My usual method of slapping up a Chicago flag and a Queen poster seems somehow inadequate.
January 9, 2012 4:13 PM   Subscribe

Help me decorate my office!

I just started working at a small trading firm, surrounded by a bunch of broey dudes with little to no interest in decor, except to say "there should be some decor." I have been tasked with sourcing this decor.

The space is large, there are many rooms, and many blank walls.

I have been given almost no guidance (no cheesy trading floor photos, nothing motivational, nothing depressing, maybe some plants) and, for all intents and purposes, an unlimited budget.

We have an open floor plan. There is a ping pong table and a hockey foosball game thingy. It's a very casual office, but should at least try for a classy and professional look. Right now it just looks like a dorm common room. Something that skews young and nerdy (but not, like, geeky) would probably be good. We're in Chicago, so anything local would be awesome.

I'm looking for suggestions of paintings, pictures, design aesthetics, etc. I'm very utilitarian in my tastes, and don't know how to make things look "nice". I have no idea where to even start, and my boss would like things to start getting pretty this week. Help!
posted by phunniemee to Grab Bag (32 answers total) 5 users marked this as a favorite
 
I would basically just order stuff from a CB2 online catalog and have done with it. The point would be to go for at a clean and polished look without putting too much thought in it.

This is probably off topic, but are you being asked to be the decorator because... you're a girl, and girls decorate, while broeys dudes don't? I like the idea of a lovely workspace as much as the next person, but if you are a lone girl surrounded by a bunch of guys in the workplace, I might be leery of attaching the word "pretty" to what I do that no one else does.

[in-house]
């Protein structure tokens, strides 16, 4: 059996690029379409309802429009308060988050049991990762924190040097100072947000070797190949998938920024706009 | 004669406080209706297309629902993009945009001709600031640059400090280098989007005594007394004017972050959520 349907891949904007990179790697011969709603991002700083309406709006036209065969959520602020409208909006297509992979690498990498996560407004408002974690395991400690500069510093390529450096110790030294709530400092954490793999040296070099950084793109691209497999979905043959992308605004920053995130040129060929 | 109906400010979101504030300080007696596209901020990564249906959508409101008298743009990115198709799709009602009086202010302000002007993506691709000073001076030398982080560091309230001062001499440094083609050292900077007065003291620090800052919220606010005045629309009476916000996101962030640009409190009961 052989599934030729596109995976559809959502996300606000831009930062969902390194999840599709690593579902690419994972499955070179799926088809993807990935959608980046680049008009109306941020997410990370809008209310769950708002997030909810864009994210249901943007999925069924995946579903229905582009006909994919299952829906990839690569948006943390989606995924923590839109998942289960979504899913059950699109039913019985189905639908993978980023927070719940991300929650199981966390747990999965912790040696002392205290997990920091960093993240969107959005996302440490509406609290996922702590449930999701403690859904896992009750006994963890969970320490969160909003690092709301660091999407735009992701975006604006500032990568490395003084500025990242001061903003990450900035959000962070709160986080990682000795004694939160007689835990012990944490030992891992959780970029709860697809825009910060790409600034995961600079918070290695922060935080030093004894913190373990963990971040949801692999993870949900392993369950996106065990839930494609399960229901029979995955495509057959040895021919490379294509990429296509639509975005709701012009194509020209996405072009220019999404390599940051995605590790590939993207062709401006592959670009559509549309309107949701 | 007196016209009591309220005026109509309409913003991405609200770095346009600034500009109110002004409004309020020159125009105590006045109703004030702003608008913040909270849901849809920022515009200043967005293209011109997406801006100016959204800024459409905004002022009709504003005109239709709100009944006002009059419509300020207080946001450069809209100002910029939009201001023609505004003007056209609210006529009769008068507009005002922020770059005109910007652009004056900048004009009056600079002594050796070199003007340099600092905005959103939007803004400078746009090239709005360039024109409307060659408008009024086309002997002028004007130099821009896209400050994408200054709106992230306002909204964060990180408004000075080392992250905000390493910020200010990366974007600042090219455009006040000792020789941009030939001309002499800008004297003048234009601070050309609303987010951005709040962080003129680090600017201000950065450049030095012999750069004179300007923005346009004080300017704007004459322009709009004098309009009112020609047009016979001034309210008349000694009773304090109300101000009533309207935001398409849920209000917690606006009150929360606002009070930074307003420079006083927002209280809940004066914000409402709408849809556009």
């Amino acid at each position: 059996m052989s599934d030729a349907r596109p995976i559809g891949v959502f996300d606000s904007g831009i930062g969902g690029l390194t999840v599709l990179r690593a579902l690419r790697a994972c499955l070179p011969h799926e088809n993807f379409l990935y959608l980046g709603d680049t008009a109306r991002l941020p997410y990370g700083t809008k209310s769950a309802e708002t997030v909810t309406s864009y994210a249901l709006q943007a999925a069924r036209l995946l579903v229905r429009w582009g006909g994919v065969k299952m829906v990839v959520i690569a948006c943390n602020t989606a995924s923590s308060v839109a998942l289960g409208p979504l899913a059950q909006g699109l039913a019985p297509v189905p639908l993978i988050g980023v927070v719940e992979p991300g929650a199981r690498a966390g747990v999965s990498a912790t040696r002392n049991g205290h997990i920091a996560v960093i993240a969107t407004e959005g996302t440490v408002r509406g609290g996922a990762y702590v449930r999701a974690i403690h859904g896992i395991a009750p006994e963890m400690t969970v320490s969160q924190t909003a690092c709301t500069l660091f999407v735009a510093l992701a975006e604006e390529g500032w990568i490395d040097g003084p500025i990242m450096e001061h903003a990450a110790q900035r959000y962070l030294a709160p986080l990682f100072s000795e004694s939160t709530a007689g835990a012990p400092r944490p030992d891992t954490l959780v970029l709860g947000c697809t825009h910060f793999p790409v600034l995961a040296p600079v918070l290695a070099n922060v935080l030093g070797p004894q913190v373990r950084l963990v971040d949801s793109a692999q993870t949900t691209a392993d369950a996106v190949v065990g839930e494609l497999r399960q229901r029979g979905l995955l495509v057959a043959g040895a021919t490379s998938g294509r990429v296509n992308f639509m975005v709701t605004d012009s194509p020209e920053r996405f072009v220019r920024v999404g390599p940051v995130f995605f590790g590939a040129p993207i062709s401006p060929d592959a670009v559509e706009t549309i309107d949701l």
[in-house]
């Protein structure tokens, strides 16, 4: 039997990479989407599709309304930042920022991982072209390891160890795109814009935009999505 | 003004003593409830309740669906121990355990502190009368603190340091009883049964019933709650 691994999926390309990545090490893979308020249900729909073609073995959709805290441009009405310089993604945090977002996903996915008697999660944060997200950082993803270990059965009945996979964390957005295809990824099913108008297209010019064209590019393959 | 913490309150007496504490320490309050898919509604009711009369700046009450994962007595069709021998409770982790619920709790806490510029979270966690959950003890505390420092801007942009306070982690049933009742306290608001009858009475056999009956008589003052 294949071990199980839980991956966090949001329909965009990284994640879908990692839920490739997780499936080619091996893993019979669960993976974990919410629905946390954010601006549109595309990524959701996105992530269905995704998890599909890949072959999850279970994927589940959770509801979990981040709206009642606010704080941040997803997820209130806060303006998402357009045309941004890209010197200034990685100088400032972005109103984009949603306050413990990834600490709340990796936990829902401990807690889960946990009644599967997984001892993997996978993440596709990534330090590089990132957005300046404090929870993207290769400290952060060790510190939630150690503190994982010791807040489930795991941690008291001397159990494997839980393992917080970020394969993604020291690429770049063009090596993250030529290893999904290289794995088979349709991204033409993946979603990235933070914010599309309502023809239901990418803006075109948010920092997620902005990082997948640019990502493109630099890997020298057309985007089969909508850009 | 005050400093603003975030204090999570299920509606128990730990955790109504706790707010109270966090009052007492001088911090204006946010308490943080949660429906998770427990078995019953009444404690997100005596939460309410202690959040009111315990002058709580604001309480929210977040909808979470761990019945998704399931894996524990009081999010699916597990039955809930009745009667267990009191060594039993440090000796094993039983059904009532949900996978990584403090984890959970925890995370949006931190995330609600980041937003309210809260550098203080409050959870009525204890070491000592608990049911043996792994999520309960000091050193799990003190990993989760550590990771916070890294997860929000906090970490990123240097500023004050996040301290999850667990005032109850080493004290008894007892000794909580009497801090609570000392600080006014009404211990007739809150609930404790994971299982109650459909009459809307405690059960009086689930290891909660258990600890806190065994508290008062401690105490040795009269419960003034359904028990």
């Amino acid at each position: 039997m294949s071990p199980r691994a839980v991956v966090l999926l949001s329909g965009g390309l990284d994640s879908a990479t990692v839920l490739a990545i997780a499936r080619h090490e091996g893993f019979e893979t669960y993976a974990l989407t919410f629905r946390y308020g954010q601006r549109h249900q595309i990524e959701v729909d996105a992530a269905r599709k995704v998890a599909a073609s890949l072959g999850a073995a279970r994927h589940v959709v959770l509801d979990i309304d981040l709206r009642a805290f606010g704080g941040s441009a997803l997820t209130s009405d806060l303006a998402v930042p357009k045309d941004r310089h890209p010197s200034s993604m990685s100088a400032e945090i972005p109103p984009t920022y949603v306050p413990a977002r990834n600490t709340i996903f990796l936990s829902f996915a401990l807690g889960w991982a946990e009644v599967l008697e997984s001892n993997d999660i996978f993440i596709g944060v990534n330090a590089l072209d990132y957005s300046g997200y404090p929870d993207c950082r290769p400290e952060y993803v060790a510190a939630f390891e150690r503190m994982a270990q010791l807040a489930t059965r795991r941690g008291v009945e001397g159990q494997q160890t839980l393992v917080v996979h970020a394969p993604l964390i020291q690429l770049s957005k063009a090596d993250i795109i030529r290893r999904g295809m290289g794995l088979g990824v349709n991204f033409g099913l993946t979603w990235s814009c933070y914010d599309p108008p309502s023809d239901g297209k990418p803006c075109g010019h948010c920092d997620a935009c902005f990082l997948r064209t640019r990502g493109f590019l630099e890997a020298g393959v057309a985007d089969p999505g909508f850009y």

posted by sestaaak at 4:28 PM on January 9, 2012 [3 favorites]


You may want to get lots of framed big photos of Chicago buildings, especially those connnected to trading or finance. Historic photos tend to look really good and offend no one. And where you folks may meet or chat, of course, large table and comfortable chairs to go around it. If it makes sene for your workplace, you may want to set off an area as a mini kitchen with a Keurig and pods or coffee maker/hot water pitcher, fridge, microwave, etc. Floor plants sound like a good idea. And finally if you have clients coming in, an area to sit down and chat with them, designed like a professional looking living area.

In terms of style of furniture, I'd suggest leather. It looks good and is professional and is comfortable.
posted by bearwife at 4:39 PM on January 9, 2012 [1 favorite]


My boss is awesome. He actually said, "if you're not cool with this, we'll hire it out. I'd hate for you to think it's just being given to the [air quotes] girl [/airquotes]." I'm doing this because I have creative things listed on my resume. I am very arty and creative, just not...decoratey.

We have all the furniture we need.
posted by phunniemee at 4:39 PM on January 9, 2012


What's the budget? How much wallspace?
posted by Mr. Yuck at 4:41 PM on January 9, 2012


The key is to have things nicely matted and framed.

Seconding the idea that architectural photos are pretty much no-lose.

If you want to go out and find your own images, try: